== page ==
One of the reasons we chose to go to Germany and Prague in the winter was to see the Christmas markets. Spurred on by beautiful images like the one below, as well as articles listing the Top Ten Christmas Markets in Germany, we dug out our cold weather gear (which is otherwise completely unnecessary in Portugal) and hopped on a jet to Berlin.
Turns out photographers are pretty good at turning something that’s merely good-looking into something amazing looking. We never quite saw any scene to match the above, but we were ultimately delighted in the overall experience anyway.
In fact, for me the Christmas markets returned a good portion of some good ol’ fashioned Christmas spirit into my heart. They are delightful places, with cheerful vendors selling things like chocolates made to look like tools, traditional German foods made in huge metal pots and stirred with large wooden paddles, as well as ornaments, clothing, assorted Christmas gifts, and Gluhwein, which is a popular drink staple of the markets.
(It’s a little known fact that Gluhwien was invented by Elmer Müller, an alcoholic sixth grader who snuck wine into school by pouring it into his paste jar. He rather enjoyed the taste, and so dubbed it “Gluhwein.” The name stuck, because, you know, it’s glue. Later on, he went on to invent Elmer’s Glue, but ironically, perhaps because they removed the wine, Elmer’s isn’t particularly edible.)*
Christmas markets are crowded with folks enjoying themselves by wandering through the booths, gazing at the beautiful decorations, skating in an ice rink, letting the kids ride a small train or other rides, shopping for gifts, hobnobbing with their friends in a very festive atmosphere, or helping each other pry their mouths back open after sucking down too much gluhwein.*
Christmas markets were originally a German and Central European tradition, but it’s slowly spreading around the world. Portugal is beginning to see a few of them; but it will probably never make it big in the US because as soon as you have Taco Bell booths or nativity scenes sponsored by Monsanto, all the charm goes out the window.
In our old hometown of Portland, Oregon, there is the Saturday Market, which has largely remained homespun and charming, and since it’s Portland, a little weird. Christmas markets in Germany are like the Saturday Market, except with a much more Christmassy atmosphere and no discernible aroma of marijuana.
Anyway, Merry Christmas to anyone reading this (everyone else can go suck lemons; just don’t tell them I said that), and here are the pictures!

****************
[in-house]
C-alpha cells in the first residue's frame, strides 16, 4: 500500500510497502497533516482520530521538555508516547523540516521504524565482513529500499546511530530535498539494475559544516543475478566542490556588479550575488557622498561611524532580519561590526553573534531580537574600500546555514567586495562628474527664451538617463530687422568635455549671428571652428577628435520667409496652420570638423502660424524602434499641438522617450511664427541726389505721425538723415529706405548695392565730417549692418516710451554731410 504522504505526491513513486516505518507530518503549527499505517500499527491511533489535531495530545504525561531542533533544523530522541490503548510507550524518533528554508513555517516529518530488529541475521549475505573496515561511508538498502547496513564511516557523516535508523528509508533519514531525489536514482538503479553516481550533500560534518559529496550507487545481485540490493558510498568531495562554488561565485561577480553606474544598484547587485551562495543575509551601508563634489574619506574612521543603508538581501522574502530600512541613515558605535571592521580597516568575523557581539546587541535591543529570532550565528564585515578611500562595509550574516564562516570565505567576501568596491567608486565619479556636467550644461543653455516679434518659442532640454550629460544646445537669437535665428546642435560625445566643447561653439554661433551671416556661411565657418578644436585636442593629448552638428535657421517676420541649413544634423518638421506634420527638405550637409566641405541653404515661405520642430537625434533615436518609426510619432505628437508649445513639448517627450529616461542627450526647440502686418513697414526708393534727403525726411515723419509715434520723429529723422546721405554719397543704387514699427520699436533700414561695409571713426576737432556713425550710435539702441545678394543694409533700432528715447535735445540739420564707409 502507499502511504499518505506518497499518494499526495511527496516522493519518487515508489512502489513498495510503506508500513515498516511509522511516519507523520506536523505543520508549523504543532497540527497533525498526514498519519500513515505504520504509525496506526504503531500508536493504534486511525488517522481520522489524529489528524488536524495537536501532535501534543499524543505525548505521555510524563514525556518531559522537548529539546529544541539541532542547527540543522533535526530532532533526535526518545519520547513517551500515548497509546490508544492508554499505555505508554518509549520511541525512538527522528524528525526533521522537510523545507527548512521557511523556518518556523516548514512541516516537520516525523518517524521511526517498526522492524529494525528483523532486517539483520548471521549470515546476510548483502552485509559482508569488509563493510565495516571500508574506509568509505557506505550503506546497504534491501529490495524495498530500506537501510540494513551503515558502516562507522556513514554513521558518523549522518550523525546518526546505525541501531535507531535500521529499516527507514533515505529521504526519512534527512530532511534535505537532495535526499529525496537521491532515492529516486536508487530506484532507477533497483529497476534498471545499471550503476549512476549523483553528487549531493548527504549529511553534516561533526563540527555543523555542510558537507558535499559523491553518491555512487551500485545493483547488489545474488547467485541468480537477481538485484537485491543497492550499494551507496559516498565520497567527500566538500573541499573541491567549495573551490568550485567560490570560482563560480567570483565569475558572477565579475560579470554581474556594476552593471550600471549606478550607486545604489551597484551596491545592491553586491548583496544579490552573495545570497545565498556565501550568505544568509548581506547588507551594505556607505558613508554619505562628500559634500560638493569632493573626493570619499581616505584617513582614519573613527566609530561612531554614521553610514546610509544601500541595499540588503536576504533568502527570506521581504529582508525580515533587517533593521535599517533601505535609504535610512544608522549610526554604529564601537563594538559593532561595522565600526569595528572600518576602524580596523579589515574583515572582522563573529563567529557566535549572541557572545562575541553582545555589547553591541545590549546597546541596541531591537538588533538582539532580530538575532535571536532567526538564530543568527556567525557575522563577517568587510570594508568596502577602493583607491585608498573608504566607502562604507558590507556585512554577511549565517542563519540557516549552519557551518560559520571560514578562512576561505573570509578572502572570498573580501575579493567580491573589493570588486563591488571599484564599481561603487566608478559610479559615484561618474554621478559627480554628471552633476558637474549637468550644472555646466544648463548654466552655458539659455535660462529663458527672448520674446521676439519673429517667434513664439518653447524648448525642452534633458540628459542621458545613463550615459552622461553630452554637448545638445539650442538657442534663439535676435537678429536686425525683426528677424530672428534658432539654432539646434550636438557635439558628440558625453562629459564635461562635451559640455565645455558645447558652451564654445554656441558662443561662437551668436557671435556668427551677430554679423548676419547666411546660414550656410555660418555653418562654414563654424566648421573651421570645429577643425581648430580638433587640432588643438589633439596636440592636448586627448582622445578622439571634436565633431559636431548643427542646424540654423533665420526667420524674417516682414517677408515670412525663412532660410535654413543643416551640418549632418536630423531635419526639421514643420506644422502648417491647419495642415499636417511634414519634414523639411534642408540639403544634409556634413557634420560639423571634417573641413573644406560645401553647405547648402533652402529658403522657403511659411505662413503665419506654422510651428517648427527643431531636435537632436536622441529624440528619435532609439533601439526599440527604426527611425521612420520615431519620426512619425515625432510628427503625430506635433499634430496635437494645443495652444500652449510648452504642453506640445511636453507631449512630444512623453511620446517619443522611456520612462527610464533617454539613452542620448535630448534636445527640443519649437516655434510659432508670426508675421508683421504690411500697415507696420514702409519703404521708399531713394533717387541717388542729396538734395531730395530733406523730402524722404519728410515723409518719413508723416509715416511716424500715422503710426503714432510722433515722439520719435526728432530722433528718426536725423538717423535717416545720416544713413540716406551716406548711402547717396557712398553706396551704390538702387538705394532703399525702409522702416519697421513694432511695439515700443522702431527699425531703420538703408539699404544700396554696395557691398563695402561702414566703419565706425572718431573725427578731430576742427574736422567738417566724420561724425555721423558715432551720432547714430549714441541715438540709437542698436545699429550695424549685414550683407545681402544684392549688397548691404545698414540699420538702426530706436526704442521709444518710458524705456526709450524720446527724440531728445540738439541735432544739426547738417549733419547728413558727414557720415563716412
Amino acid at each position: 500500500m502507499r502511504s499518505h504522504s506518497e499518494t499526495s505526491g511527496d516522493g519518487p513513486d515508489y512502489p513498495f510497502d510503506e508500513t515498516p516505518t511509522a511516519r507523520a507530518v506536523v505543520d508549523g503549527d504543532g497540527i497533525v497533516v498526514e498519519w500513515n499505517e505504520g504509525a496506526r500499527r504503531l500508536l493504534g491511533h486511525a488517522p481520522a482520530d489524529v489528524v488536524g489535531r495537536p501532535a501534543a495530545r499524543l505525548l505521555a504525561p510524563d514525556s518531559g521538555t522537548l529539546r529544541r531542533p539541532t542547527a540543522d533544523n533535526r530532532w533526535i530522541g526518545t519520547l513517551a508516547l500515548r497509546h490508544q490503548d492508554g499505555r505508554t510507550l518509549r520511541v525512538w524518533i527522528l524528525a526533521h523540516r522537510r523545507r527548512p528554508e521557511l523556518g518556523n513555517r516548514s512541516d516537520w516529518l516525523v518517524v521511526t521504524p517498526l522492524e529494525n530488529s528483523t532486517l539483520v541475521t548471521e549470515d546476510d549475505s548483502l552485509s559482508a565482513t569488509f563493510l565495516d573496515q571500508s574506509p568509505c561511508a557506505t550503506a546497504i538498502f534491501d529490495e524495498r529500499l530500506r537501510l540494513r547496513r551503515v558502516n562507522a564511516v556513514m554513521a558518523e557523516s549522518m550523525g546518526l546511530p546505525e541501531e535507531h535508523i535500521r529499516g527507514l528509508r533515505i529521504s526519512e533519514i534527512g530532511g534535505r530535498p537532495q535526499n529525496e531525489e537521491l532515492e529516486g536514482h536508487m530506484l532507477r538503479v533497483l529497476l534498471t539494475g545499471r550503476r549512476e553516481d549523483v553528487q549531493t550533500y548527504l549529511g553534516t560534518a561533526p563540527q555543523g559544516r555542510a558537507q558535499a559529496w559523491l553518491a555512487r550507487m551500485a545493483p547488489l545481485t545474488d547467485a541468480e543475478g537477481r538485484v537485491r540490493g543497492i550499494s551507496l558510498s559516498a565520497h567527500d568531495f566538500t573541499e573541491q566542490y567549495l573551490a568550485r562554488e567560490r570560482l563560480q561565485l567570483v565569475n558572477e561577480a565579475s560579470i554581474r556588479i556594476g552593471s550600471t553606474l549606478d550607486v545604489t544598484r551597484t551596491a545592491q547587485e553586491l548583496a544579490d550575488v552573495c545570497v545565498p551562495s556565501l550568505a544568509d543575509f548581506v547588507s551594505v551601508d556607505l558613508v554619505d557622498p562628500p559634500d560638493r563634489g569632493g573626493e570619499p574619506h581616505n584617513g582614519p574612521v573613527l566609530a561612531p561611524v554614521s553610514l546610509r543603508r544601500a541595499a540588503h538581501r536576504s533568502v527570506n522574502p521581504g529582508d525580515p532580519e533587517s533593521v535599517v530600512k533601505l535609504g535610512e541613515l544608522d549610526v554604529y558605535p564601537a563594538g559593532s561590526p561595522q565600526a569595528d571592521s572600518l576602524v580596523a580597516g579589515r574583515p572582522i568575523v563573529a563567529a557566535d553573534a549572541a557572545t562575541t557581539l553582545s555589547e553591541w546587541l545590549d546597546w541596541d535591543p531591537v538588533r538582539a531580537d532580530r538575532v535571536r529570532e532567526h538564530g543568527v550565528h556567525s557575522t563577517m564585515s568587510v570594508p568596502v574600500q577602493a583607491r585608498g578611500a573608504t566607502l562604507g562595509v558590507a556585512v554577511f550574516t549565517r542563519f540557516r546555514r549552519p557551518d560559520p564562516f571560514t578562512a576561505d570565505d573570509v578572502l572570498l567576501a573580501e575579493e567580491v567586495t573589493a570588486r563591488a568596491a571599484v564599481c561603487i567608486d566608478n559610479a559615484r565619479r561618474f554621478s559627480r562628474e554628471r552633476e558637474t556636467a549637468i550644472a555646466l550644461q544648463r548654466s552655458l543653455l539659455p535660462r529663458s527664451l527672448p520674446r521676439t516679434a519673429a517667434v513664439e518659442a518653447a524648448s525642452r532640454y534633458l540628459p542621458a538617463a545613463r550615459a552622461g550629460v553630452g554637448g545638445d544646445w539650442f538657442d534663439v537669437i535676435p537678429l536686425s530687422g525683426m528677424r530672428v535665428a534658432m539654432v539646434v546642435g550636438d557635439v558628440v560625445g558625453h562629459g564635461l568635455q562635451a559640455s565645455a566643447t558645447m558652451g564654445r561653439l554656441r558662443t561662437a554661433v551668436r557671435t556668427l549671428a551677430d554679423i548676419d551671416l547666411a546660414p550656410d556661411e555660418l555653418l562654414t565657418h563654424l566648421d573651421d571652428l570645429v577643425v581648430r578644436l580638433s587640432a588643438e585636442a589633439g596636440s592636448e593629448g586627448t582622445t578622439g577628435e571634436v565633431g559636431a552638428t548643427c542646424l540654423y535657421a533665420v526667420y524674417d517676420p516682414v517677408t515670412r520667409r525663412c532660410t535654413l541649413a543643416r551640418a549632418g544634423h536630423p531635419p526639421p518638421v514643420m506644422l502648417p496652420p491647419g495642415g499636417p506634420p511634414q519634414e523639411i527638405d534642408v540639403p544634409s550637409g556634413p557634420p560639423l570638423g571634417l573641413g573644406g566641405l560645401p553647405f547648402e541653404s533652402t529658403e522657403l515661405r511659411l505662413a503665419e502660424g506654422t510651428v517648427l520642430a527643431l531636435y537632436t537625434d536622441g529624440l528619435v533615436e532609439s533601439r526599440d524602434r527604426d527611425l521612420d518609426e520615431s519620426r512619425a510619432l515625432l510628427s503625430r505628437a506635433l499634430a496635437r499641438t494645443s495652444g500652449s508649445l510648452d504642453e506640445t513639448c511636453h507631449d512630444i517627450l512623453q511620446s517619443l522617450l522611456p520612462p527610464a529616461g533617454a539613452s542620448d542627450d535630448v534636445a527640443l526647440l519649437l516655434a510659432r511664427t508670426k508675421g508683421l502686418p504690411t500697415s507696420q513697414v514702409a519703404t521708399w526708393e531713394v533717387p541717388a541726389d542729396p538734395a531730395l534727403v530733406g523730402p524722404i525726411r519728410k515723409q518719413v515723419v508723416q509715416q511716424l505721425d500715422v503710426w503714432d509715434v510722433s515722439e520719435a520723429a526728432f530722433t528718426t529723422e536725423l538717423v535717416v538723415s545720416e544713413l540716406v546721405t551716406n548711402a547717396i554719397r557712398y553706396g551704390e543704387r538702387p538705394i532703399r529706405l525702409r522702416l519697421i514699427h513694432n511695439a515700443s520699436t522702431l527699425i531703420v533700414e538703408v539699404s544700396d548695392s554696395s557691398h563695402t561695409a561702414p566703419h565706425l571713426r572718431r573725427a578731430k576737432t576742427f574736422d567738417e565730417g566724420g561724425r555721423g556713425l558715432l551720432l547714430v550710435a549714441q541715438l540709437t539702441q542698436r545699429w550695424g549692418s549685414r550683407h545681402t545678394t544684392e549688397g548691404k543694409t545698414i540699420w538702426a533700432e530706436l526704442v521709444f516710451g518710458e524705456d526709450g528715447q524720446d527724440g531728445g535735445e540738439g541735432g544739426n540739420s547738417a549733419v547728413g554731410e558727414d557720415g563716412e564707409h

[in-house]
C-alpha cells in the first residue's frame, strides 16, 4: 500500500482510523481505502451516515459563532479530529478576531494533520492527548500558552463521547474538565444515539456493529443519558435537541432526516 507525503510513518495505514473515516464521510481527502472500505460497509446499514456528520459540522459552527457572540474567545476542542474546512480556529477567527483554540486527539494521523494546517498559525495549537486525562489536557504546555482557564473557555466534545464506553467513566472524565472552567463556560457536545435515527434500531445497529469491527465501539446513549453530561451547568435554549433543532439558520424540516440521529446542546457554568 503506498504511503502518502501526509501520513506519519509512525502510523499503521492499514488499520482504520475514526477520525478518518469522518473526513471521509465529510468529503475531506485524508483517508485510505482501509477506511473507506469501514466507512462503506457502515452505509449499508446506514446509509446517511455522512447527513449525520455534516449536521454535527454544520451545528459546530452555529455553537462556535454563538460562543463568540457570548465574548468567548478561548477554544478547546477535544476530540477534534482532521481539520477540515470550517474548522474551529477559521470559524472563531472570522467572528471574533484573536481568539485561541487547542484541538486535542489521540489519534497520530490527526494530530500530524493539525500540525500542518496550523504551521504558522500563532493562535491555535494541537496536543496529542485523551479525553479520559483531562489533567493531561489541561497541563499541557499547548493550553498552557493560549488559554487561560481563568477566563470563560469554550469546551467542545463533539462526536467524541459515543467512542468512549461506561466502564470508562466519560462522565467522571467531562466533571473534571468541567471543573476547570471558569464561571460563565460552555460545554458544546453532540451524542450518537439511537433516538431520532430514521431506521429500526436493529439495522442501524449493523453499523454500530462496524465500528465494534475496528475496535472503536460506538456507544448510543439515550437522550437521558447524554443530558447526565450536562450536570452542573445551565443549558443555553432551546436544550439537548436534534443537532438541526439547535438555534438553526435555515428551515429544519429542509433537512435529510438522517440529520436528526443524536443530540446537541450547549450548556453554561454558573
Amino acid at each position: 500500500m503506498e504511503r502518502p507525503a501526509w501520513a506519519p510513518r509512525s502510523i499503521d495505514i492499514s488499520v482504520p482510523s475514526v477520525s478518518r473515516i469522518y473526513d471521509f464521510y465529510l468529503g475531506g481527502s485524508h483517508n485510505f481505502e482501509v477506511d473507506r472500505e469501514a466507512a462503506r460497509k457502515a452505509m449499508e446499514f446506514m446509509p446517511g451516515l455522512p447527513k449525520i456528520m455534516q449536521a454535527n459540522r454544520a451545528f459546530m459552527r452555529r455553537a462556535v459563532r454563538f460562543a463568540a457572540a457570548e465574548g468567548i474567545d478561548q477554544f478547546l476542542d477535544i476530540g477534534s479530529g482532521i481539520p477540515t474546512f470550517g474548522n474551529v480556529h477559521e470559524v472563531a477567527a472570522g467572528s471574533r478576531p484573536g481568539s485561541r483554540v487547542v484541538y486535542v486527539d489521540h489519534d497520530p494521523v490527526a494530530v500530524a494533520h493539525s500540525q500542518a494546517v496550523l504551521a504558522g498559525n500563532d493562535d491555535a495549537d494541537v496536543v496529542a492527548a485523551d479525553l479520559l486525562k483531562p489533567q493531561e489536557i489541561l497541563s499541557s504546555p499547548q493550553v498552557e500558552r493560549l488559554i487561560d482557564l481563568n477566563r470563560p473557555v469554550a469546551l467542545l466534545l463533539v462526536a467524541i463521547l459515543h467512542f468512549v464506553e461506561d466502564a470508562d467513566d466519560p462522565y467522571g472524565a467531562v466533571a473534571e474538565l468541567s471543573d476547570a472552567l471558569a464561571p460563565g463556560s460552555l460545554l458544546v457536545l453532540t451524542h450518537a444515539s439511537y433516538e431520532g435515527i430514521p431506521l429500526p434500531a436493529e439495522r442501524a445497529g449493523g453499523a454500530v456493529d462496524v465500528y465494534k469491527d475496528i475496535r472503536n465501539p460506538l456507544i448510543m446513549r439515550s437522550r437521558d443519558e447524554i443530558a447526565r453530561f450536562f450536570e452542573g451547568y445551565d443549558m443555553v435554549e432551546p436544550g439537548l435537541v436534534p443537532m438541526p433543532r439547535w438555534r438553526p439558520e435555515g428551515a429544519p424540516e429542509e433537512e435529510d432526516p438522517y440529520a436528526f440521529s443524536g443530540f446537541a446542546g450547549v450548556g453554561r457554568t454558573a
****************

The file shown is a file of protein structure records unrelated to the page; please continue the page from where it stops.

One of the clever ways they allow you to walk around with Christmas mugs instead of messy paper or styrofoam cups is to serve it in one with a one or two euro deposit. You can either keep the mug for that price, or return it for a refund. We kept two of them as souvenirs of Germany. I kept the wife as a souvenir from the states.
The sign above this blacksmith says, “Below is a guy you don’t want to mess with.”* I took that advice and enthusiastically complimented him on his beautiful tattoo.*
“Engel” translates to “angel.” I gotta tell ya, the Germans are so efficient they knew ahead of time that my own personal angel would be standing there to have her picture taken. They of course took the sign down as soon as she walked away, its purpose having been served.*
The aforementioned chocolates in the shape of tools. It’s good to know where you can go if you have a chocolate screw that just won’t budge.
The various markets had different rides. This one not only had a Ferris Wheel (which looked waaay to cold to ride in near-freezing weather) but a skating rink as well. We saved both our own health and that of the other skaters by staying off the ice.
You can see the palpable relief on our faces after we both agreed not to go skating.
Christmas pyramids originated in Germany, so it’s no surprise that most of the markets had at least one gigantic one.
Some of the markets are built in or near tourist sites, in this case the Berlin TV tower, which was built by East Germany in the 1960s.
Some people accused me of marrying a trophy wife but I can assure you that despite her good looks, she is anything but. Here she proves it by not being the one who is an ornament.
The decor is top-notch. Very clean, consistent, and festive. They were all very crowded, but it was a good crowded. Everyone very much enjoyed themselves, except the people who had to wear ornaments all day.
We imbibed a variety of drinks such as hot cider, apple cider with rum, gluhwein, mulled wine, and of course beer.